Interpretation of moisture monitoring data - Relevance of moisture content thresholds for fungal decay
L Meyer, C Brischke
It is widely accepted that besides temperature wood moisture content (MC) is the key factor when it comes to durability of wooden structures exposed to weathering. Many approaches to predict the service life of wooden structures have therefore been based on using wood MC as one major input-variable to develop dose-response relationships between material climate and decay response. However, to improve these approaches and to model the decay and service life of timber structures more precise information about the minimum MC threshold for the onset and development of fungal decay are needed. MC thresholds determined in two different studies have shown that different fungi were able to degrade wood clearly below fiber saturation. This data has been summarized in the present paper and applied to moisture monitoring data recorded in above ground tests. Different thresholds were comparatively used for quantifying the moisture induced risk for decay. The results have shown that setting material-specific MC thresholds determined in a pile test led to a remarkable higher number of wet days with critical MC compared to commonly used MC thresholds.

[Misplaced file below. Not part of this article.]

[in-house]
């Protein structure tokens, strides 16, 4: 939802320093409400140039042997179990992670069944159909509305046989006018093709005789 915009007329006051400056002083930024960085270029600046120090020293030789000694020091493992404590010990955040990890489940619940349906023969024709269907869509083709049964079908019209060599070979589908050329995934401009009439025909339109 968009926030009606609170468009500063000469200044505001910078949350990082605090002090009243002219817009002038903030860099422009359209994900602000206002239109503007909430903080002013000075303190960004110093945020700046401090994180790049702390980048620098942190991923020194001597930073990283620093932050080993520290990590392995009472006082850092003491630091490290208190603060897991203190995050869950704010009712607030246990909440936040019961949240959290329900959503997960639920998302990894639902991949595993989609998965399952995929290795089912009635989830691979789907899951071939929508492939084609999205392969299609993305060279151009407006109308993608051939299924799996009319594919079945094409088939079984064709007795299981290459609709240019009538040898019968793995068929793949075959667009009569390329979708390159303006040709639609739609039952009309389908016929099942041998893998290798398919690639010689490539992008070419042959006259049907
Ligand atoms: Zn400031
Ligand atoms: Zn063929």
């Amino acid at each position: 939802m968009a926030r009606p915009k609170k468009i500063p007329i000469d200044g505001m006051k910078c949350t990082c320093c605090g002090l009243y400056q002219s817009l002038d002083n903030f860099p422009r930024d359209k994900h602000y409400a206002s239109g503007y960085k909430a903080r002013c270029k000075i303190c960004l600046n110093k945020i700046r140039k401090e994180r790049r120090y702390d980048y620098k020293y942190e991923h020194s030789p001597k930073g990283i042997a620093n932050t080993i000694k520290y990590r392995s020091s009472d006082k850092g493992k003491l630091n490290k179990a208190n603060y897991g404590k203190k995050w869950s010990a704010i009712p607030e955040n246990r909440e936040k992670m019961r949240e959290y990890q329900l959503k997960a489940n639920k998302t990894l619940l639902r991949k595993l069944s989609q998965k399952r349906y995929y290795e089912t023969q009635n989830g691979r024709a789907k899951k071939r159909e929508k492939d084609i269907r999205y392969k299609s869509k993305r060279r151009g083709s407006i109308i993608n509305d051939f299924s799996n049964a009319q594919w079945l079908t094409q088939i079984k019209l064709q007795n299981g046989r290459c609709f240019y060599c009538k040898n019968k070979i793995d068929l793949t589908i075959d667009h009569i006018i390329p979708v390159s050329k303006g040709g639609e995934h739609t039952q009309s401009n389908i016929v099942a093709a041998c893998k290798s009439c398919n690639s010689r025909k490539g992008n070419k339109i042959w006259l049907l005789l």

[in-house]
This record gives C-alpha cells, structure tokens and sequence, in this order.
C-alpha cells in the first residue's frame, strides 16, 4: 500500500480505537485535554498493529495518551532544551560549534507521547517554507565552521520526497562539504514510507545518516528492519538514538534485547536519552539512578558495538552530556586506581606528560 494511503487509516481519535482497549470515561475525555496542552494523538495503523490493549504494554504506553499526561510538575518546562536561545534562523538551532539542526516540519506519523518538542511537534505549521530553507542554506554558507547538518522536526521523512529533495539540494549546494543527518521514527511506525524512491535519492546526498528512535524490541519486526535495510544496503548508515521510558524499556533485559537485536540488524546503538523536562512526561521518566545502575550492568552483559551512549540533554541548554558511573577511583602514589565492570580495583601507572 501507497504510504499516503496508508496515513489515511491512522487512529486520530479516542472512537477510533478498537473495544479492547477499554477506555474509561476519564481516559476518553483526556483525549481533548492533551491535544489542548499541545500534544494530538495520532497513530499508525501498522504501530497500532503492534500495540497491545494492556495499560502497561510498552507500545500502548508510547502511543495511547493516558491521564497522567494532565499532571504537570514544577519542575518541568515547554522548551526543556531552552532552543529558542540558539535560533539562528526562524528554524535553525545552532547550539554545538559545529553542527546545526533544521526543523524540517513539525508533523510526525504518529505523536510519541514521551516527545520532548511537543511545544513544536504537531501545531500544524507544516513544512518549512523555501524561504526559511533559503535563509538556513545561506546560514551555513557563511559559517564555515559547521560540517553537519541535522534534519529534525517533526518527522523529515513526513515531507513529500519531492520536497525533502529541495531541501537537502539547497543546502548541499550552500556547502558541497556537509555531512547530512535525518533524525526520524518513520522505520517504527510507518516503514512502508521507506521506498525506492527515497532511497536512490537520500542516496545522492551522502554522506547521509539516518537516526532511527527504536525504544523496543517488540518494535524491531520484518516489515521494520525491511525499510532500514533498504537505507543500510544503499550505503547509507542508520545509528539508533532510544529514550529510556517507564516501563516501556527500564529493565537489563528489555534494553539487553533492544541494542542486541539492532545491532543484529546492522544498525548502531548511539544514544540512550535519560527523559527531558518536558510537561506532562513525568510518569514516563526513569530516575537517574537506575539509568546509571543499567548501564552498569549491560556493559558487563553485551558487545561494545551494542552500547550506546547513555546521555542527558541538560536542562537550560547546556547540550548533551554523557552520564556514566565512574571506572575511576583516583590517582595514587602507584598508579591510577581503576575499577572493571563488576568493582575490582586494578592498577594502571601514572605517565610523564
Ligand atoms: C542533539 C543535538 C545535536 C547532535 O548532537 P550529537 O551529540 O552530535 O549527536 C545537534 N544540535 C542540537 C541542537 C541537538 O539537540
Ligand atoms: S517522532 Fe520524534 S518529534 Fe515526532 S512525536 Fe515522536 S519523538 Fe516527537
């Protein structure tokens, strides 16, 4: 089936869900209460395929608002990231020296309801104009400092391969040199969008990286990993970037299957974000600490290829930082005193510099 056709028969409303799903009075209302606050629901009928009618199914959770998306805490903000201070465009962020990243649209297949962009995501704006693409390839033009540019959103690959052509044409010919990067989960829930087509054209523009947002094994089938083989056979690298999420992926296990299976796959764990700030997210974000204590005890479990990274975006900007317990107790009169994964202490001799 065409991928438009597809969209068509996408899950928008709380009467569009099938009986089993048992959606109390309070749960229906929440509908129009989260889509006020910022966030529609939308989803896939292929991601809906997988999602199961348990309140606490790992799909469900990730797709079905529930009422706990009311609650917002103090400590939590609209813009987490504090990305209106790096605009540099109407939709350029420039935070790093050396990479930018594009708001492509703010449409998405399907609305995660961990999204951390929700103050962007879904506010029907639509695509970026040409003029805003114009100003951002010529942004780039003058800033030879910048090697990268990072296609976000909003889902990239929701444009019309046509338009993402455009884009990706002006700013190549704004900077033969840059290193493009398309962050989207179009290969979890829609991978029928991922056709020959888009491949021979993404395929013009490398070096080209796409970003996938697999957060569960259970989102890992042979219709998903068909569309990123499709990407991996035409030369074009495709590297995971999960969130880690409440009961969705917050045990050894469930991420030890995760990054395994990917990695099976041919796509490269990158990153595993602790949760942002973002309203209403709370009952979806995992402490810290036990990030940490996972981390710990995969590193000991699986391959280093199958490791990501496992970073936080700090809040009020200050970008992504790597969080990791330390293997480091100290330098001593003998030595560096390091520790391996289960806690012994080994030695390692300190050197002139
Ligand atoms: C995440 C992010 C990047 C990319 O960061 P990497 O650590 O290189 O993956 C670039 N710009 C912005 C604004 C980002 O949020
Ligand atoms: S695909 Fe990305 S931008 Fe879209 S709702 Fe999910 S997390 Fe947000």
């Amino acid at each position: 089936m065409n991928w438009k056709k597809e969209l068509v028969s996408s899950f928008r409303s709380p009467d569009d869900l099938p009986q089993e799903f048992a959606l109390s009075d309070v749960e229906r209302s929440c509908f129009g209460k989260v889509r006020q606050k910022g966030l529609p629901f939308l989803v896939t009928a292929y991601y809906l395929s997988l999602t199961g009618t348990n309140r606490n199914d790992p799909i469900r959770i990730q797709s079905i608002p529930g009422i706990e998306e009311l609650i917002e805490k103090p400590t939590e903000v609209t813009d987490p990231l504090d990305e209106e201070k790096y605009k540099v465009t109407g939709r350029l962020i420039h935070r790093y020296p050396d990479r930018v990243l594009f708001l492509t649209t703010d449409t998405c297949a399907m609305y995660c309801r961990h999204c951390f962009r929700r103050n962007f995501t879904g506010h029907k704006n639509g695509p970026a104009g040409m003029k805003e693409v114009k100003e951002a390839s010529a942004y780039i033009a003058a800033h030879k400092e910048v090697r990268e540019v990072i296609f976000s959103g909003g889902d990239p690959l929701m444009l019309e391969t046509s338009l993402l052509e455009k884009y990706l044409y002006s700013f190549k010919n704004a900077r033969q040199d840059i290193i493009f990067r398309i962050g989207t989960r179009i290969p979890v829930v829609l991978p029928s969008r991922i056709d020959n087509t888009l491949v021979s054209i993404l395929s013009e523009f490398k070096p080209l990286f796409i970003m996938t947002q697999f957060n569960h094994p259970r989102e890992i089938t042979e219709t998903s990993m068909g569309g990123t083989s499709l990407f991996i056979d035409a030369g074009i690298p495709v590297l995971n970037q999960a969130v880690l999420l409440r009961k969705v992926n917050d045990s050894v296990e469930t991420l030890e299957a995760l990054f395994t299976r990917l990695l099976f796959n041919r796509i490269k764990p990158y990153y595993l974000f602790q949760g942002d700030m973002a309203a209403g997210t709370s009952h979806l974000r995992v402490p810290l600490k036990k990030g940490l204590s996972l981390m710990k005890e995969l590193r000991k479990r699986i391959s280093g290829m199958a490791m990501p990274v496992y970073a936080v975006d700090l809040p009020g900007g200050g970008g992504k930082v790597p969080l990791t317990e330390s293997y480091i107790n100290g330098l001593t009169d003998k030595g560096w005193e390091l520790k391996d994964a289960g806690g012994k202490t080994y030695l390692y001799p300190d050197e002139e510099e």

Keywords: moisture performance, modified wood, decay resistance, brown rot, white rot